view counter

Thus we arrive at Washington's principal argument: that mandatory life imprisonment for three serious violent felonies violates the Constitution. He appeals to almost every one of the Bill of Rights, but none offers him any aid. The cruel and unusual punishments clause of the eighth amendment permits life imprisonment for a single drug crime. Harmelin v. Michigan, 501 U.S. 957, 111 S.Ct. 2680, 115 L.Ed.2d 836 (1991). Life for a repeat bank robber whose record includes murder and attempted murder is an easy case. Rummel v. Estelle, 445 U.S. 263, 100 S.Ct. 1133, 63 L.Ed.2d 382 (1980); Hutto v. Davis, 454 U.S. 370, 102 S.Ct. 703, 70 L.Ed.2d 556 (1982). Contrary to Washington's submission, recidivist statutes do not violate the ex post facto clause of Article I or the double jeopardy clause of the fifth amendment. Witte v. United States, 515 U.S. 389, 115 S.Ct. 2199, 132 L.Ed.2d 351 (1995); Williams v. Oklahoma, 358 U.S. 576, 79 S.Ct. 421, 3 L.Ed.2d 516 (1959). The three-strikes law was enacted before Washington committed the bank robberies, so he had fair warning of the consequences attached to new violent offenses. The proposition that the three-strikes law has a disparate impact on minorities is (a) unsupported as a matter of fact, and (b) irrelevant as a matter of law, for equal-protection principles deal with intentional discrimination and do not require proportional outcomes. United States v. Armstrong, --- U.S. ----, 116 S.Ct. 1480, 134 L.Ed.2d 687 (1996); Personnel Administrator of Massachusetts v. Feeney, 442 U.S. 256, 99 S.Ct. 2282, 60 L.Ed.2d 870 (1979).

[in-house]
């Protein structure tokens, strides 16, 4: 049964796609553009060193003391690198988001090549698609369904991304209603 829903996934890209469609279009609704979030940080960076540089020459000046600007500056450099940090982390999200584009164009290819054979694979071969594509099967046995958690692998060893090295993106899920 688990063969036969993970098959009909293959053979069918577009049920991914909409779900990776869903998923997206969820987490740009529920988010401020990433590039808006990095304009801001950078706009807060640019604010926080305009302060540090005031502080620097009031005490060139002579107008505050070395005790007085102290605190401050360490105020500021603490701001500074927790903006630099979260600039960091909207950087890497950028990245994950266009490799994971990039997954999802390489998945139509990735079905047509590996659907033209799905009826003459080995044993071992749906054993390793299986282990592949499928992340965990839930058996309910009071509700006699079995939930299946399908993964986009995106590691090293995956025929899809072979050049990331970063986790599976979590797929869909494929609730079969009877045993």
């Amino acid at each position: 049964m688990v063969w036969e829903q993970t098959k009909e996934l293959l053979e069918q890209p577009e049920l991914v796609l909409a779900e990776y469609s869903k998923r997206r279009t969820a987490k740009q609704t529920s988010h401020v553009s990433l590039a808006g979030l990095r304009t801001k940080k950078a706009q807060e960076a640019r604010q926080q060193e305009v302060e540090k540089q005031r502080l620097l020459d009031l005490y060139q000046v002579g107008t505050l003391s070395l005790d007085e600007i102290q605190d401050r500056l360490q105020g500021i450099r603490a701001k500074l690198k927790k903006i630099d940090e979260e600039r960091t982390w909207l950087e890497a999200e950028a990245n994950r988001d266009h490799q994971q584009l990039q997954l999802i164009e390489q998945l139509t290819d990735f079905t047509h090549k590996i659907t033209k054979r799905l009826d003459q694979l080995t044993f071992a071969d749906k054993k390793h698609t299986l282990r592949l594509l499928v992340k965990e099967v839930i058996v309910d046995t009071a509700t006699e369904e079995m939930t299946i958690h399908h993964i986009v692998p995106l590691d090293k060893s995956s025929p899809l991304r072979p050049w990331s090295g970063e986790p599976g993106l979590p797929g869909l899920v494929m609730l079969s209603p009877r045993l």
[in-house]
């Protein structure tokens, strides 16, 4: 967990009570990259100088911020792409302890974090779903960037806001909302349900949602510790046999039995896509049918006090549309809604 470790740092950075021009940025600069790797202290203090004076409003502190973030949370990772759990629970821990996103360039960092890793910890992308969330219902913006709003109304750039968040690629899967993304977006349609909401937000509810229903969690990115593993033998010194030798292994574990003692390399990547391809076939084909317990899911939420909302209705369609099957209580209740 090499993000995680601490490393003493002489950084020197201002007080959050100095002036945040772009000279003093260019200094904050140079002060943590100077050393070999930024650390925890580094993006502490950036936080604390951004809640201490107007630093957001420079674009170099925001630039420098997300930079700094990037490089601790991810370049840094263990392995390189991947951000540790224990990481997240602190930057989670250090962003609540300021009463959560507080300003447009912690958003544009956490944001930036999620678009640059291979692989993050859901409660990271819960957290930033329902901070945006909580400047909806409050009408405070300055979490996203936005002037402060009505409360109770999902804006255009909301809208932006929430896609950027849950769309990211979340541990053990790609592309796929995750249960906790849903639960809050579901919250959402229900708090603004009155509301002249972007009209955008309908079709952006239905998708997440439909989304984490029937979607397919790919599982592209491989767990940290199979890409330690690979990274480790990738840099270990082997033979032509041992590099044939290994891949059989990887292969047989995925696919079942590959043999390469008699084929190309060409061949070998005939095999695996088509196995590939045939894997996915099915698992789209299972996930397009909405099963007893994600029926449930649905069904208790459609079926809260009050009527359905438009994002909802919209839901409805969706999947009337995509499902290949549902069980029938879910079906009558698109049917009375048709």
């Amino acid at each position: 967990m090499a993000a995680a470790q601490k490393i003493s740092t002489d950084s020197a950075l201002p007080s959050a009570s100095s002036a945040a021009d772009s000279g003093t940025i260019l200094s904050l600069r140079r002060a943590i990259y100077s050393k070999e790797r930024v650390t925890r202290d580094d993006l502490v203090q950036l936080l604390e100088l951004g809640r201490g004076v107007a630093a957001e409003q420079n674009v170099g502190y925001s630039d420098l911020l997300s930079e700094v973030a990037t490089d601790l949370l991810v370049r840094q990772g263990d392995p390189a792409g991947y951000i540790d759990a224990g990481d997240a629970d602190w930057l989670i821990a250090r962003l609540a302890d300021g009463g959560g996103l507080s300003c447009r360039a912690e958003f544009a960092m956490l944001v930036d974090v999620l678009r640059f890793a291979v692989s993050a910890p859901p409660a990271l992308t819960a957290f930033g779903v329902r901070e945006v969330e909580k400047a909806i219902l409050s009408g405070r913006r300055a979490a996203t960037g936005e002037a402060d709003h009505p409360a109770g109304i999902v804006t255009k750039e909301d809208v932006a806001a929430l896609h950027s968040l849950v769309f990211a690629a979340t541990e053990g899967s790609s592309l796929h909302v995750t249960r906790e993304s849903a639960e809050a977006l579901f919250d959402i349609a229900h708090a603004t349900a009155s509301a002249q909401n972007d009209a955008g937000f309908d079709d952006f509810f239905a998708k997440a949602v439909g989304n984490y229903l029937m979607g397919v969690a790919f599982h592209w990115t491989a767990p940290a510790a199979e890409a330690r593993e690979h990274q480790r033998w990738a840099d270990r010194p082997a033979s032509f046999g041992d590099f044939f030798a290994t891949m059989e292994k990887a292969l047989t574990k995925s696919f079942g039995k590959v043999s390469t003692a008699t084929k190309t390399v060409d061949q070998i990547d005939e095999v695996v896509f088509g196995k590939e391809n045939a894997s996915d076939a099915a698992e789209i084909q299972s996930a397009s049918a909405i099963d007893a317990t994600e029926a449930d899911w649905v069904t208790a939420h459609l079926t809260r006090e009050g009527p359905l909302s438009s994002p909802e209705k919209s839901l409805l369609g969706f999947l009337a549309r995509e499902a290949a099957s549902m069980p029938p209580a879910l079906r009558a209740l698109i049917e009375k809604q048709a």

As for the contention that § 3559(c) offends principles of separation of powers by giving the prosecutor too much power over the sentence--or the due process clause of the fifth amendment by giving the judge too little--neither prosecutorial discretion nor mandatory sentences pose constitutional difficulties. If one person shoots and kills another, a prosecutor may charge anything between careless handling of a weapon and capital murder. The prosecutor's power to pursue an enhancement under § 3559(c)(1) is no more problematic than the power to choose between offenses with different maximum sentences. See United States v. Batchelder, 442 U.S. 114, 99 S.Ct. 2198, 60 L.Ed.2d 755 (1979). Section 3559(c)(1) does not specify a mandatory sentence for a crime; it sets a minimum sentence for a combination of a serious crime and a repeat violent offender. Punishment thus varies with the gravity of the offenses. Not that Congress has to allow such variation. As we discussed in United States v. Pinto, 875 F.2d 143 (7th Cir.1989), when rejecting a constitutional challenge to the Sentencing Guidelines, at the time the Constitution and Bill of Rights were adopted, mandatory sentences were the norm in federal cases. Just as in 1787, today "Congress has the power to define criminal punishments without giving the courts any sentencing discretion." Chapman v. United States, 500 U.S. 453, 467, 111 S.Ct. 1919, 1928, 114 L.Ed.2d 524 (1991). See also Ex parte United States, 242 U.S. 27, 37 S.Ct. 72, 61 L.Ed. 129 (1916). We therefore agree with United States v. Farmer, 73 F.3d 836 (8th Cir.1996), that the three-strikes law satisfies all constitutional requirements.